And I am not saying money is everything – hardly. I’ve already learned that lesson. But like many others who grew up the way I did, I still carry that poverty consciousness with me. The one that makes you feel guilty for wanting to be successful. The one that lets you lose everything you have. Because if I was THAT attached to money, I would surely still have something to show for my previous success. I would probably have much more money. Surely.

I’m not trying to justify my situation through psychoanalysis, but as someone who is a BIG believer in personal responsibility, I want to ensure I hold myself accountable for where I am in life so I can make adjustments and remain in control.

I’ve spent a lot of time ‘studying’ successful people. It’s something that has been extremely beneficial to me.

I’ve learned that the 1% are not like everyone else. There are not a lot of rich people out there who somehow feel guilty for it or undeserving.

I remember a discussion with a former business associate who talked about possibly leasing a Lamborghini, and I remember saying to him ‘don’t you think that’s kind of disrespectful to people who don’t have anything.’ And I remember his answer because it was as instinctual to him as it was revealing to me about how he thought. He instantly replied, ‘Disrespectful! – Hell no, it’s motivating’.

I came across some great material from http://myfinancialawareness.com/Topics%20Personal/Overcoming%20Poverty.htm that sheds some light on the grip poverty consciousness can have on you. I have abridged a portion of it below to retain for future reading.

Overcoming Poverty Consciousness

Poverty is defined by Webster’s dictionary as “the state of one who lacks an usual or socially acceptable amount of money or material possessions”. By this definition, there will always be some poverty because unless everyone has an equal share, someone will have a less than the “usual” or “socially” acceptable amount. Note, a key word in the definition is “socially”. I point this out because poverty is becoming more of a social stigma which can not be cured by welfare programs alone. Poverty is a state of mind, one of not being as worthy as others. Poverty does not only affect those that are broke, it can also affect people who appear to be rich. For example, there are millionaires who still do not feel that they have enough or as much as they should have. This is poverty consciousness.

Broke is a financial term which means that you have no money. As a society, we can try to financially define poverty. However, poverty is just a financial term that should not define who you are. If poverty takes on the meaning of being less than others, than this starts an endless cycle of poverty consciousness that is passed on from generation to generation. If a person feels less than others then he will not feel deserving. If he does not feel deserving, his life is based on desperation and wanting, rather than from joy and abundance.

If one feels abundant, he will have abundance. If one feels desperate and wanting, he will expand the poverty in his life.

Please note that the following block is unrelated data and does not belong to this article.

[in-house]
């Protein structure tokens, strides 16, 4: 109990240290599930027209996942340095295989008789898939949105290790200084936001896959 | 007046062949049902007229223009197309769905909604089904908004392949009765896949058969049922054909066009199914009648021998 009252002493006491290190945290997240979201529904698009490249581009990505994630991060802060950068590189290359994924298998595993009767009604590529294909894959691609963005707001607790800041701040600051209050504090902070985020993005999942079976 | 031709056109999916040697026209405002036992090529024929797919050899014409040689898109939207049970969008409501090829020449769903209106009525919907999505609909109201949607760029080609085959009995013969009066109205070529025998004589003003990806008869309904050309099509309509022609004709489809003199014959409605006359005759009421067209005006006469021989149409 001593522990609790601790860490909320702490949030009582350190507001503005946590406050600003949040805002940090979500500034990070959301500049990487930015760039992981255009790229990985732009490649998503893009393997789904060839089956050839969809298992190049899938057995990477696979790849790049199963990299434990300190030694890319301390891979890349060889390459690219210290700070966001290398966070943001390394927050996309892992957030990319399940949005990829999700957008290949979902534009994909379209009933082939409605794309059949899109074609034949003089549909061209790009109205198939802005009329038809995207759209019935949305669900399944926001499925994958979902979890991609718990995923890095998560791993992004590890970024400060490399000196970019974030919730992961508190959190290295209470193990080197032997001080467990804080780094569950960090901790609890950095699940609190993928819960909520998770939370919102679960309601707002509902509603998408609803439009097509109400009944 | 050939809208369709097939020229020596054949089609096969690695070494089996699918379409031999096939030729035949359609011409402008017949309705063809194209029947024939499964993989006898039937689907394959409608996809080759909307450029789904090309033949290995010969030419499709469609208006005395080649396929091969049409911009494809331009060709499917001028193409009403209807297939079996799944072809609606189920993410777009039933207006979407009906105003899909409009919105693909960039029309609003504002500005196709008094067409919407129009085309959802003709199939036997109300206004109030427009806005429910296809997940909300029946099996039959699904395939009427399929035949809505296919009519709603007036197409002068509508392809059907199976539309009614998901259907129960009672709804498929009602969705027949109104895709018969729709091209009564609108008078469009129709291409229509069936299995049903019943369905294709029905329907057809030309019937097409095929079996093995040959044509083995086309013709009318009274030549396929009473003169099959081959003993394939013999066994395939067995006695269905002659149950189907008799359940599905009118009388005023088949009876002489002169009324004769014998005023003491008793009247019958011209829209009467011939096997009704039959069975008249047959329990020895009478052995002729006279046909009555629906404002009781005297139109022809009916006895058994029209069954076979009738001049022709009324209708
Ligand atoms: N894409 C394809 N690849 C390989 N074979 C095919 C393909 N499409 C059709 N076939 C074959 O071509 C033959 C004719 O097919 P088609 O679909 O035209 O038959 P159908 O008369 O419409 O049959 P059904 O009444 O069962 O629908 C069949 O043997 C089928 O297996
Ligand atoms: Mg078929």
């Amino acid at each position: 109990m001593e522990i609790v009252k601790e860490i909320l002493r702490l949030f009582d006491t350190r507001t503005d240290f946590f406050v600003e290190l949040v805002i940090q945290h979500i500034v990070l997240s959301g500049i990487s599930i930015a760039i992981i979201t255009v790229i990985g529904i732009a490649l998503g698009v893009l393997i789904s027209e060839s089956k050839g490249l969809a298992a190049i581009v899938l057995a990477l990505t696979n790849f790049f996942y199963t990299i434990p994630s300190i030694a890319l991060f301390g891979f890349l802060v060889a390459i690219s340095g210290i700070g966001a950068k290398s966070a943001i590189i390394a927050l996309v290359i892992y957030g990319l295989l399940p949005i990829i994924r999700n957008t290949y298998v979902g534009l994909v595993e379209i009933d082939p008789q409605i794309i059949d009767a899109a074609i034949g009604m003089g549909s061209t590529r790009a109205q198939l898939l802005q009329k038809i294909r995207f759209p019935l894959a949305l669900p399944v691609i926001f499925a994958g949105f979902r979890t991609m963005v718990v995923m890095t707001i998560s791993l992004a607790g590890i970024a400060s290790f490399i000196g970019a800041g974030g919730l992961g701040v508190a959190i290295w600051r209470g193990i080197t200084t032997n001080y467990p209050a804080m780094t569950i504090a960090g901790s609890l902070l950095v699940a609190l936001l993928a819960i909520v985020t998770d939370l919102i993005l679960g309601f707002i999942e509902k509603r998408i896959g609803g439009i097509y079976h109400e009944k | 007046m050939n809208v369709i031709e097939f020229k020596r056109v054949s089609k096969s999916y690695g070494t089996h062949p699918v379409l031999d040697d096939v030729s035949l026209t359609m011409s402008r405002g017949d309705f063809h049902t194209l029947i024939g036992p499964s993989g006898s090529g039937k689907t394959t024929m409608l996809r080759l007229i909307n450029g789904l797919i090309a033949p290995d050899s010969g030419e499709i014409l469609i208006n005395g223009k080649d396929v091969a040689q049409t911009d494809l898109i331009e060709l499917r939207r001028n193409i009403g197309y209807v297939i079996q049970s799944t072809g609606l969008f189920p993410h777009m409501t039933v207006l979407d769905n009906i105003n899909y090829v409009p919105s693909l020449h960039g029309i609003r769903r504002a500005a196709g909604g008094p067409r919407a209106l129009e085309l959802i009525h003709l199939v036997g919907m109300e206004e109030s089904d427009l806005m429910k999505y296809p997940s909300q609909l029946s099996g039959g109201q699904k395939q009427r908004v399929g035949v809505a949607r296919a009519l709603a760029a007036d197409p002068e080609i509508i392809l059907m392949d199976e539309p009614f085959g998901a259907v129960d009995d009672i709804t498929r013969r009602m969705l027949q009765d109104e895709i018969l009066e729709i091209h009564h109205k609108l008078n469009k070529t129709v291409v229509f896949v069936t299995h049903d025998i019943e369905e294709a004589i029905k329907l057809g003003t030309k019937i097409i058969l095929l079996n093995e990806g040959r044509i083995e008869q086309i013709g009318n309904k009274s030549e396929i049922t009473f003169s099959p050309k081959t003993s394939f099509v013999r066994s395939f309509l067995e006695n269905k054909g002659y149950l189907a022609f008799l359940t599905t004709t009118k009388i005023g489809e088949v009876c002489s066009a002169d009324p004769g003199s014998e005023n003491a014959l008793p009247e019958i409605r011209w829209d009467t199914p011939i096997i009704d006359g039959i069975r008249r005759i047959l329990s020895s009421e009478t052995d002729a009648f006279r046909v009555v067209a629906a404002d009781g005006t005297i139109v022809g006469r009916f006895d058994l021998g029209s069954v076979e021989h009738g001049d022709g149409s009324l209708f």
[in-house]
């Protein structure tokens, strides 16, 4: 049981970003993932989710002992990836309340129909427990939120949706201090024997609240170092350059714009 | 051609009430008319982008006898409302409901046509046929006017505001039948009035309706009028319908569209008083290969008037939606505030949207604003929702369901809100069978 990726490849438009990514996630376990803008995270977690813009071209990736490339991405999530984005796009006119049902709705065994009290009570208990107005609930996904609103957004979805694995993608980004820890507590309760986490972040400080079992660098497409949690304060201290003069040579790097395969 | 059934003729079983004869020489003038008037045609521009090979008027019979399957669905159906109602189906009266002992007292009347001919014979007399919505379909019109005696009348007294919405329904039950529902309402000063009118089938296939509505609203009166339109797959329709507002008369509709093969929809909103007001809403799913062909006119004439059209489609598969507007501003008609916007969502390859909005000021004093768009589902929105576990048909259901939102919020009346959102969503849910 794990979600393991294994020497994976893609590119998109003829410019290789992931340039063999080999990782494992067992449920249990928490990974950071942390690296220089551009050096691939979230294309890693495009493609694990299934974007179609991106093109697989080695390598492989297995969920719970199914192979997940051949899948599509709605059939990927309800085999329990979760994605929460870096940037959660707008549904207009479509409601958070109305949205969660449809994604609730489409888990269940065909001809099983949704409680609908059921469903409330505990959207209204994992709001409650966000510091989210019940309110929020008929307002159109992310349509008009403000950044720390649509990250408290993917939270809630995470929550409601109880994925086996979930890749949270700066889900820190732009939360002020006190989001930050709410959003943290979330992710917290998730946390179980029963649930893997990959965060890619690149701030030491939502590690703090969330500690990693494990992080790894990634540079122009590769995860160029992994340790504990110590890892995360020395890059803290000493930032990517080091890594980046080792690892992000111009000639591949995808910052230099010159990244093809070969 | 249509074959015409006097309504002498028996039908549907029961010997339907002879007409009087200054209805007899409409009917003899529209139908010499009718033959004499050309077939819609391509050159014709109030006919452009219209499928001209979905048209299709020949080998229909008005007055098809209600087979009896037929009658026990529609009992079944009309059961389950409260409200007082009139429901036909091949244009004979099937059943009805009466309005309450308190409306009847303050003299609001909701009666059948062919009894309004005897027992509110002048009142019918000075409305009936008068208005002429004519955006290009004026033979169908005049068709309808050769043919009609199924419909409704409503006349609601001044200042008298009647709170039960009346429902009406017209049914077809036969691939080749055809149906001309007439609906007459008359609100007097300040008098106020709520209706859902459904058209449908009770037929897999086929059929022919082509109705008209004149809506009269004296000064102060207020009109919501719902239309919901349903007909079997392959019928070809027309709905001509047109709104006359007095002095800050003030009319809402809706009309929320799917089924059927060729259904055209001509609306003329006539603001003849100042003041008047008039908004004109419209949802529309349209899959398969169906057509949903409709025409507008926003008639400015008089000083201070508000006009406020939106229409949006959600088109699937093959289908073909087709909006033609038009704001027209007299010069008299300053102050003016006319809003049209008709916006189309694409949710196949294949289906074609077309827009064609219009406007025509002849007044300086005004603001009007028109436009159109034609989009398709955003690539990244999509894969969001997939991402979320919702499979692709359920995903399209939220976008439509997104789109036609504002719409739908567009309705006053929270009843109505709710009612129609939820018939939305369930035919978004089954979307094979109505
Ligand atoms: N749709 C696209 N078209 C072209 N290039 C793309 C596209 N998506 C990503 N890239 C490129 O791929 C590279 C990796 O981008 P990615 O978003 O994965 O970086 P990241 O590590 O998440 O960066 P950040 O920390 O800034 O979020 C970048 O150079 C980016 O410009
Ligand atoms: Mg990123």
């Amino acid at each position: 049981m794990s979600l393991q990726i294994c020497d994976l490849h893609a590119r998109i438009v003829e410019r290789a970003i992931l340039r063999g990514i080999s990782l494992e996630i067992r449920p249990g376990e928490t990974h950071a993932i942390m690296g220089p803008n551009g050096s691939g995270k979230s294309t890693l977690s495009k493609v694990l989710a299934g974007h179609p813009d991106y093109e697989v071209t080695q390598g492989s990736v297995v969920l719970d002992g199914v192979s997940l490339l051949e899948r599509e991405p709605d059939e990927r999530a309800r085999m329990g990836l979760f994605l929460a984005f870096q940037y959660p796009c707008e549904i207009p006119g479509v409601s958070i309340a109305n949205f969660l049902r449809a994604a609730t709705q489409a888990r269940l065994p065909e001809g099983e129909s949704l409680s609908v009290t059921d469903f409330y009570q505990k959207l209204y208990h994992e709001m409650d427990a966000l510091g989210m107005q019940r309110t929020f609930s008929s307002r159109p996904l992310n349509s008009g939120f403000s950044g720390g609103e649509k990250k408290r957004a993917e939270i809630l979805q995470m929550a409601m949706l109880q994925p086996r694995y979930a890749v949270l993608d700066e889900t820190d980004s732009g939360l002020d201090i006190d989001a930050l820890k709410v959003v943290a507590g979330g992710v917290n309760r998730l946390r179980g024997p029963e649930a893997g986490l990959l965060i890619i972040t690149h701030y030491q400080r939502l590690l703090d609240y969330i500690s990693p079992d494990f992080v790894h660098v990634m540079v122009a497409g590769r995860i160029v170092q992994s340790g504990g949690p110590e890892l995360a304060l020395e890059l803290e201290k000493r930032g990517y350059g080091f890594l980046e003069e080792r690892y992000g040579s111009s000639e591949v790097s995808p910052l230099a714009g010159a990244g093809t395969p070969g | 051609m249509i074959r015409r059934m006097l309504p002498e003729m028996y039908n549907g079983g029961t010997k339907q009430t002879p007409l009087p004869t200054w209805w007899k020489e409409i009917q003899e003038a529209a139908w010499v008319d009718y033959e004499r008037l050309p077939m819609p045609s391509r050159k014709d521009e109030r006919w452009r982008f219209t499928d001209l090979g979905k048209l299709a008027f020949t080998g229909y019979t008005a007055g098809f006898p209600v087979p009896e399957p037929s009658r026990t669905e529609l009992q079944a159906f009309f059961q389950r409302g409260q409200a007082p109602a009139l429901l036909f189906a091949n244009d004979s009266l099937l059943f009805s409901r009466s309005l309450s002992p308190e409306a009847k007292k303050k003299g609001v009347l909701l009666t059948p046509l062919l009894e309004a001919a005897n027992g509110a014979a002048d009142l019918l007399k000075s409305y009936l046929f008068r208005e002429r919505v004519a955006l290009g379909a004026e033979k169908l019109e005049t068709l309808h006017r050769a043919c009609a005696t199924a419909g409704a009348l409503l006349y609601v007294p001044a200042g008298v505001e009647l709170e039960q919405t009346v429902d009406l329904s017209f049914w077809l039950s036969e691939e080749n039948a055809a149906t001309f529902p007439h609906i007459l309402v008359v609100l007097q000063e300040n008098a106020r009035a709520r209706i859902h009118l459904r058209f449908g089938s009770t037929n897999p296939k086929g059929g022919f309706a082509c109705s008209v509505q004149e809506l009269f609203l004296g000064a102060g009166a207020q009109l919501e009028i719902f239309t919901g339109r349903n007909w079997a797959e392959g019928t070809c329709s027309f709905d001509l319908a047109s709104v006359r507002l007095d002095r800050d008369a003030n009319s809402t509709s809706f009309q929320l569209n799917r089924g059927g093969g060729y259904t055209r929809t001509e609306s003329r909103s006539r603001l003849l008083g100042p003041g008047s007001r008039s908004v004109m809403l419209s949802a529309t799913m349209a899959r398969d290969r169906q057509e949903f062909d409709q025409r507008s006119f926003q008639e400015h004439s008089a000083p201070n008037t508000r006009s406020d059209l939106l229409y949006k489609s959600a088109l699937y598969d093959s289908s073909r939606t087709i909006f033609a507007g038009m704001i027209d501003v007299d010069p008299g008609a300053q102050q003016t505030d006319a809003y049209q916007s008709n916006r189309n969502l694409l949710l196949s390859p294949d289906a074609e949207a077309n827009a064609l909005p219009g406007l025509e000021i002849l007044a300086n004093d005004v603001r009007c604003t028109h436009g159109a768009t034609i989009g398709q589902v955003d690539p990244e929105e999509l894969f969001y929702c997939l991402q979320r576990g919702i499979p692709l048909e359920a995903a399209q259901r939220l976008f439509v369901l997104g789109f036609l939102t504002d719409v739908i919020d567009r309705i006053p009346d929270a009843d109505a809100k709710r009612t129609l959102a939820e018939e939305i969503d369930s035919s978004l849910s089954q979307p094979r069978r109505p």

Know that you are the creator of your circumstances.

Energy is the source of creation. When you are the creator of your circumstances, you are putting energy into your life. If the world creates your circumstances, then you are living life on a runaway roller coaster with no energy of your own. Nothing is formed without energy, whether it is the energy of a storm that creates the rain or the energy you use that creates what you dream about.

Money is generated based on what we give the world whether it is via our labor (time), our creativity (intellect) or our investment (money). Money is a symbol of what we have sown on earth.

Money flows to those who use their energy to make things happen. Many millionaires got to where they are from a lot of hard work and creativity.

To switch your view from pessimistic (poverty) to optimistic (abundance) acknowledge daily what you are grateful for. In today’s world, one usually looks at what he does not have instead of what he actually has. Many prosperity speakers emphasize that what one focuses on will expands. Your mind is a creative force in the universe. If your focus is on what you do not want, then what you do not want is what is created.

I suspect that even when I was financially successful I was limiting myself with this poverty consciousness. I ended up hitting a certain number income-wise and once I hit that I never moved beyond it, and eventually I would up back at zero.

So here I am now trying to pave the way for sustainable success for myself and my family.

And I want to destroy this bullshit that is standing between me and my potential.

I do not somehow think I am incapable or unqualified to be very successful. I’ve already proven I can do that.

But now it’s high time that I begin to exercise my full potential. So, tonight I set out to write this post as a manifesto of sorts. A mission statement. A declaration of g-d-damnit I am tired of sub-mediocrity. I can and should be able to just be. To have the things I deserve and am capable of attaining.

It reminds me of a tale I read in a book (unfortunately I cannot recall the book at the moment). The author talks about the raccoon. Yup. A raccoon. And he says, do you think the raccoon denies himself his nature? His raccoonness. Do you think the raccoon is thinking he is not worthy of being a raccoon and having what he deserves and wants? Do you think the raccoon lets anyone else deny him of that? Hell no. He gets it.